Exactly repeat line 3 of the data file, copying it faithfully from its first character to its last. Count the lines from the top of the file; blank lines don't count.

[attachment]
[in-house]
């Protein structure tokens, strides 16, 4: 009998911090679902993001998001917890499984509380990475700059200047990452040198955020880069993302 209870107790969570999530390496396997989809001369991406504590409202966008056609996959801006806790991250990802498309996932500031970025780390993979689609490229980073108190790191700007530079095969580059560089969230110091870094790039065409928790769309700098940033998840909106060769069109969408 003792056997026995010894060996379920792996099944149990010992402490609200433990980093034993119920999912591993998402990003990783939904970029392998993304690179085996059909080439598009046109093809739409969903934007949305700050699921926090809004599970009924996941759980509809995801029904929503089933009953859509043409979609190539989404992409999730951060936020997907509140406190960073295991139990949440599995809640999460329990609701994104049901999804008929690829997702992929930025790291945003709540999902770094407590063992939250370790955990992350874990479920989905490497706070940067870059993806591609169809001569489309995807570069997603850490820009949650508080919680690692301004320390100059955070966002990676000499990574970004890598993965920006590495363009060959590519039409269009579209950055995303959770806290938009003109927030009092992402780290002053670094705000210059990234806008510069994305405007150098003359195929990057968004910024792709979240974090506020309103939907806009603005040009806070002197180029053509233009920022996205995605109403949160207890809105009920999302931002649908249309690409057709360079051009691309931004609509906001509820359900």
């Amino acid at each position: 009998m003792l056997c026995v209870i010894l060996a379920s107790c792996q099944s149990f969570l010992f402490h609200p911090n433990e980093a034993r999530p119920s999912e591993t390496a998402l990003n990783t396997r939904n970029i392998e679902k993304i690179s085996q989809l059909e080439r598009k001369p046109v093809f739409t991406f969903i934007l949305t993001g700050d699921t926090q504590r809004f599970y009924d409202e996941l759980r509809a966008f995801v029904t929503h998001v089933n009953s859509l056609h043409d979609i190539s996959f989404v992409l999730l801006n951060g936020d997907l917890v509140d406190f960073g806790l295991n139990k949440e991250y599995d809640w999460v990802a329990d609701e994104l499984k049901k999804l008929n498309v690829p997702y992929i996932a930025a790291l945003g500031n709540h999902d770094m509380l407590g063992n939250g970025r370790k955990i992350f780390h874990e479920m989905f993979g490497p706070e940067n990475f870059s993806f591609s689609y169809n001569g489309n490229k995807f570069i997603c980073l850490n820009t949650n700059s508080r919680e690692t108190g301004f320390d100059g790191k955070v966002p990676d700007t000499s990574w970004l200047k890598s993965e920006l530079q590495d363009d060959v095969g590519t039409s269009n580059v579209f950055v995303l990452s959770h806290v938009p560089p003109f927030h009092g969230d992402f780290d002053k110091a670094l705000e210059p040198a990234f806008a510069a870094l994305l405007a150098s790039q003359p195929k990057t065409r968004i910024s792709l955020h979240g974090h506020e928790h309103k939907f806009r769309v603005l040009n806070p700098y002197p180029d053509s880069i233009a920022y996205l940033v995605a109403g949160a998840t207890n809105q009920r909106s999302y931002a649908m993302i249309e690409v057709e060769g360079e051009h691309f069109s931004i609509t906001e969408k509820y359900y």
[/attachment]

């Amino acid at each position: 009998m003792l056997c026995v209870i010894l060996a379920s107790c792996q099944s149990f969570l010992f402490h609200p911090n433990e980093a034993r999530p119920s999912e591993t390496a998402l990003n990783t396997r939904n970029i392998e679902k993304i690179s085996q989809l059909e080439r598009k001369p046109v093809f739409t991406f969903i934007l949305t993001g700050d699921t926090q504590r809004f599970y009924d409202e996941l759980r509809a966008f995801v029904t929503h998001v089933n009953s859509l056609h043409d979609i190539s996959f989404v992409l999730l801006n951060g936020d997907l917890v509140d406190f960073g806790l295991n139990k949440e991250y599995d809640w999460v990802a329990d609701e994104l499984k049901k999804l008929n498309v690829p997702y992929i996932a930025a790291l945003g500031n709540h999902d770094m509380l407590g063992n939250g970025r370790k955990i992350f780390h874990e479920m989905f993979g490497p706070e940067n990475f870059s993806f591609s689609y169809n001569g489309n490229k995807f570069i997603c980073l850490n820009t949650n700059s508080r919680e690692t108190g301004f320390d100059g790191k955070v966002p990676d700007t000499s990574w970004l200047k890598s993965e920006l530079q590495d363009d060959v095969g590519t039409s269009n580059v579209f950055v995303l990452s959770h806290v938009p560089p003109f927030h009092g969230d992402f780290d002053k110091a670094l705000e210059p040198a990234f806008a510069a870094l994305l405007a150098s790039q003359p195929k990057t065409r968004i910024s792709l955020h979240g974090h506020e928790h309103k939907f806009r769309v603005l040009n806070p700098y002197p180029d053509s880069i233009a920022y996205l940033v995605a109403g949160a998840t207890n809105q009920r909106s999302y931002a649908m993302i249309e690409v057709e060769g360079e051009h691309f069109s931004i609509t906001e969408k509820y359900y």